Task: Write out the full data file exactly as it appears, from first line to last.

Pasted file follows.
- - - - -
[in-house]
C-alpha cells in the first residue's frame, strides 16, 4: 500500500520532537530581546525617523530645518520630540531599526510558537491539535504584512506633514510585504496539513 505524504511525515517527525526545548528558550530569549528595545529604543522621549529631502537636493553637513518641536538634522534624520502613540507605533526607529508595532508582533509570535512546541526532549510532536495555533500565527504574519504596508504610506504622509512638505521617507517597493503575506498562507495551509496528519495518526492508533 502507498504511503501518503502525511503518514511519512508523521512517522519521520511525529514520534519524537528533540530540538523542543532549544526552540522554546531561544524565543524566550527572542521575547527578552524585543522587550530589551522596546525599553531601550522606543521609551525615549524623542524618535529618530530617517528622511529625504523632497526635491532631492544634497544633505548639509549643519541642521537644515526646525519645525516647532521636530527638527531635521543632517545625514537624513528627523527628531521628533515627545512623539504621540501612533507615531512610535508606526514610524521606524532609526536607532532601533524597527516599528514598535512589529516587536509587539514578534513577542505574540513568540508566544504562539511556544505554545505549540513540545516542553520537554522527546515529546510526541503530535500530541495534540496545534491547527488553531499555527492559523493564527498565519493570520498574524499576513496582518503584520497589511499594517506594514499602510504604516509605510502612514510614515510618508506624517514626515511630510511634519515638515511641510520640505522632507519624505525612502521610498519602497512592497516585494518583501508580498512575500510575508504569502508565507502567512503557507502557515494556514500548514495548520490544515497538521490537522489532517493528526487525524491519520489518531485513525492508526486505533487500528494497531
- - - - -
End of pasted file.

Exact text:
[in-house]
C-alpha cells in the first residue's frame, strides 16, 4: 500500500520532537530581546525617523530645518520630540531599526510558537491539535504584512506633514510585504496539513 505524504511525515517527525526545548528558550530569549528595545529604543522621549529631502537636493553637513518641536538634522534624520502613540507605533526607529508595532508582533509570535512546541526532549510532536495555533500565527504574519504596508504610506504622509512638505521617507517597493503575506498562507495551509496528519495518526492508533 502507498504511503501518503502525511503518514511519512508523521512517522519521520511525529514520534519524537528533540530540538523542543532549544526552540522554546531561544524565543524566550527572542521575547527578552524585543522587550530589551522596546525599553531601550522606543521609551525615549524623542524618535529618530530617517528622511529625504523632497526635491532631492544634497544633505548639509549643519541642521537644515526646525519645525516647532521636530527638527531635521543632517545625514537624513528627523527628531521628533515627545512623539504621540501612533507615531512610535508606526514610524521606524532609526536607532532601533524597527516599528514598535512589529516587536509587539514578534513577542505574540513568540508566544504562539511556544505554545505549540513540545516542553520537554522527546515529546510526541503530535500530541495534540496545534491547527488553531499555527492559523493564527498565519493570520498574524499576513496582518503584520497589511499594517506594514499602510504604516509605510502612514510614515510618508506624517514626515511630510511634519515638515511641510520640505522632507519624505525612502521610498519602497512592497516585494518583501508580498512575500510575508504569502508565507502567512503557507502557515494556514500548514495548520490544515497538521490537522489532517493528526487525524491519520489518531485513525492508526486505533487500528494497531